Florida’s latest mass shooting occurred 54 hours before polls close in a primary election in which the Democratic gubernatorial candidates have called for tighter gun restrictions while Republicans advocated for greater Second Amendment rights.
But given the dynamics of the year-old campaign, one analyst doesn’t expect the shooting in Jacksonville that left three dead to dramatically alter the outcome of Tuesday’s gubernatorial primaries.
The five Democrats on the campaign trail, in one way or another, have repeatedly said that 20 years of one-party rule in Tallahassee have left Florida in a “desperate” state.
Sunday night, Andrew Gillum, Gwen Graham, Jeff Greene, Chris King and Philip Levine all attributed the deaths in Jacksonville to inaction in Tallahassee.
Gillum, Graham and Levine called for new leaders at the Statehouse, while King and Greene vowed to stand up to the NRA and to keep fighting for gun control.
Their Republican counterparts were much more subdued in their reaction, however. GOP gubernatorial frontrunner Rep. Ron DeSantis tweeted: “Thanks to the first responders from @JSOPIO for heading into a terrible situation at the Jacksonville Landing. Thanks also to @FLGovScott for providing state resources.”
His primary opponent Agriculture Commissioner Adam Putnam tweeted Sunday afternoon that he was canceling a Monday campaign event in Jacksonville and expressed sympathy for the victims.
“Our prayers continue to be with the victims and their families. Please cooperate with local law enforcement and do not hesitate to be helpful in your community any way you can,” Putnam said on Twitter Sunday afternoon.
Jacksonville Sheriff Mike Williams said three people are dead, including the 24-year-old gunman, who reportedly took his own life. Another 11 people are believed to have been injured at the shooting, which occurred at Jacksonville Landing, the site of a major video game tournament. Jacksonville Landing is a collection of restaurants and shops along the St. Johns River.
Democrats running for governor quickly pointed out that Sunday’s shooting followed the Parkland massacre in February, the Fort Lauderdale airport killings in 2017 and the Pulse Nightclub shooting of 2016.
The four who died Sunday increased the body count to 75 Floridians killed in mass shootings in 26 months.
“No more. These are our kids. Our friends. Our neighbors,” said Greene.
“I’m tired of hearing ‘when is enough going to be enough?’ I am tired of hearing ‘thoughts and prayers’ from those who do nothing,” said Graham.
“We need to end these mass shootings – and the only way to do that is to vote out the politicians complicit in this cycle of death,” tweeted Graham, who has pledged to ban assault weapons with an executive order. The suspect is a Baltimore resident and used a handgun, authorities said.
The Florida Legislature toughened gun regulations in the wake of the February shooting at a Parkland high school. After the biggest protest rallies the capital city had seen in recent memory, lawmakers raised the minimum age to buy a gun, created a three-day waiting period for gun purchases and banned bump stocks.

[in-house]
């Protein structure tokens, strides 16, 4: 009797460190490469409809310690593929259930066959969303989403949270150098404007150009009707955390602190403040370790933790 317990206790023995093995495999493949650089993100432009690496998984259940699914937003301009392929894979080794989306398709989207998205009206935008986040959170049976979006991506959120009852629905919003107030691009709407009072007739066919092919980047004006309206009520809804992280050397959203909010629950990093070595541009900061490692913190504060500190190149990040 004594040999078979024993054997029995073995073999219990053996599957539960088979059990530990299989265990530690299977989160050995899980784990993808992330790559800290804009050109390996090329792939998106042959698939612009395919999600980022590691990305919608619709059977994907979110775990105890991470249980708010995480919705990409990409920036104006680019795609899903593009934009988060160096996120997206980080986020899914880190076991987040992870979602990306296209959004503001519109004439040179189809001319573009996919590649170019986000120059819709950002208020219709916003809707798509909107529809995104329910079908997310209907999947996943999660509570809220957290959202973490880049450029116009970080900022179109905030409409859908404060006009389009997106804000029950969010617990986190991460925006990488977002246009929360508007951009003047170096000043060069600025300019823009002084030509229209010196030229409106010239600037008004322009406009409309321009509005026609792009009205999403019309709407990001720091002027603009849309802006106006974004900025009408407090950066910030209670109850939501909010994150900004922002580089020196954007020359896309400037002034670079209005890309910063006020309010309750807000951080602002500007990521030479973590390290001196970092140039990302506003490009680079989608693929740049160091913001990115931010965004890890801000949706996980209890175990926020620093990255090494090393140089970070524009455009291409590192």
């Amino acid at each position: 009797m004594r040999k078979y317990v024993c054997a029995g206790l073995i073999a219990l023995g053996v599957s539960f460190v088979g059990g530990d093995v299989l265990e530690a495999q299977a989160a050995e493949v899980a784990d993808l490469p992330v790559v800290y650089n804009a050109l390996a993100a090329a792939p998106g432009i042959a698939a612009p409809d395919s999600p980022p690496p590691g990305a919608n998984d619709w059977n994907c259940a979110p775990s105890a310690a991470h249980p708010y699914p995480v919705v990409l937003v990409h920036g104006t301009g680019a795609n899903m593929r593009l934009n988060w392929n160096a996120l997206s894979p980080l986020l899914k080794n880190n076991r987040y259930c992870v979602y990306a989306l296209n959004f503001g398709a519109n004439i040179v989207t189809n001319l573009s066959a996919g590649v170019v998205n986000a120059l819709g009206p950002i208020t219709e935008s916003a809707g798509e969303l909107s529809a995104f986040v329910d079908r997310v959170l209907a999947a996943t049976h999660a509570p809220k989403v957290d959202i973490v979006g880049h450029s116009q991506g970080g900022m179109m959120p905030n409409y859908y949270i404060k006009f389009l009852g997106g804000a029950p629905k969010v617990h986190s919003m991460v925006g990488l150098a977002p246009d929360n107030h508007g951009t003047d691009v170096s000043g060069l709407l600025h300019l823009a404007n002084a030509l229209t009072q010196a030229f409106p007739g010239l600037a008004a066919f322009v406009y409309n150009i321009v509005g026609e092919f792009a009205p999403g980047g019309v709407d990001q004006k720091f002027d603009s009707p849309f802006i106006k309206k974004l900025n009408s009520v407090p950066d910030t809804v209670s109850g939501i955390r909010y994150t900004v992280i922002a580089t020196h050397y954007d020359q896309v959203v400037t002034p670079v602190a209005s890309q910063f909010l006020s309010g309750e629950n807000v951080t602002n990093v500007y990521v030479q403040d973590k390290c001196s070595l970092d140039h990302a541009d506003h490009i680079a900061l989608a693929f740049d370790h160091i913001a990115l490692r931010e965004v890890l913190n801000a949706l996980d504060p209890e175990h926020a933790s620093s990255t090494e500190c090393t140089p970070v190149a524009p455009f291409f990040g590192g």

Gun control advocates said they accepted those changes as the most they could get and said they would return in 2019, after a new governor and Legislature is elected and seek tougher laws.
“As long as we let this absurd status quo continue, in which the gun lobby controls our elected officials, this bloodshed will continue,” said Gillum. “I will lift the victims’ families up in prayer tonight and as our next governor, I will do everything in my power to finally pass the common-sense gun safety laws that we so badly need in the Sunshine State.”
Recent polls put Graham, Levine and Gillum on top in the Democratic primary with more than 10 percent of voters undecided. Republicans have held the governor’s mansion for 20 years and both Putnam and DeSantis have mostly avoided talking about gun control on the campaign trail.
“I am horrified and I am furious. Those shootings are too many to count,” said Levine. “Too many lives are destroyed, while leaders take no action. It’s time for new leaders.”
The Jacksonville shooting, say communications and polling experts, is not expected to have an impact on Tuesday’s primary election. More than a million and half voters have already cast ballots. Also, it takes time for events to permeate into the public consciousness and influence people, said Jay Rayburn, director of the Communications Research Center at the Florida State University.
“And the other thing that you must think about is the Democratic candidates all are for some kind of gun control, some more stringent than others. So, when the undecideds start to move, on this issue, they break across the four candidates,” said Rayburn. “It doesn’t make any difference with the Republican candidates; neither one is for much gun control. Both are Second Amendment people saying the same thing.”
Rayburn concedes his analysis would be different if this were November when there will be significant differences in the two major party candidates’ position on gun regulations.
“Then if there were still undecideds 48 hours before the polls opened, then that may push them over to the gun control candidate,” said Rayburn. “But not right now.”
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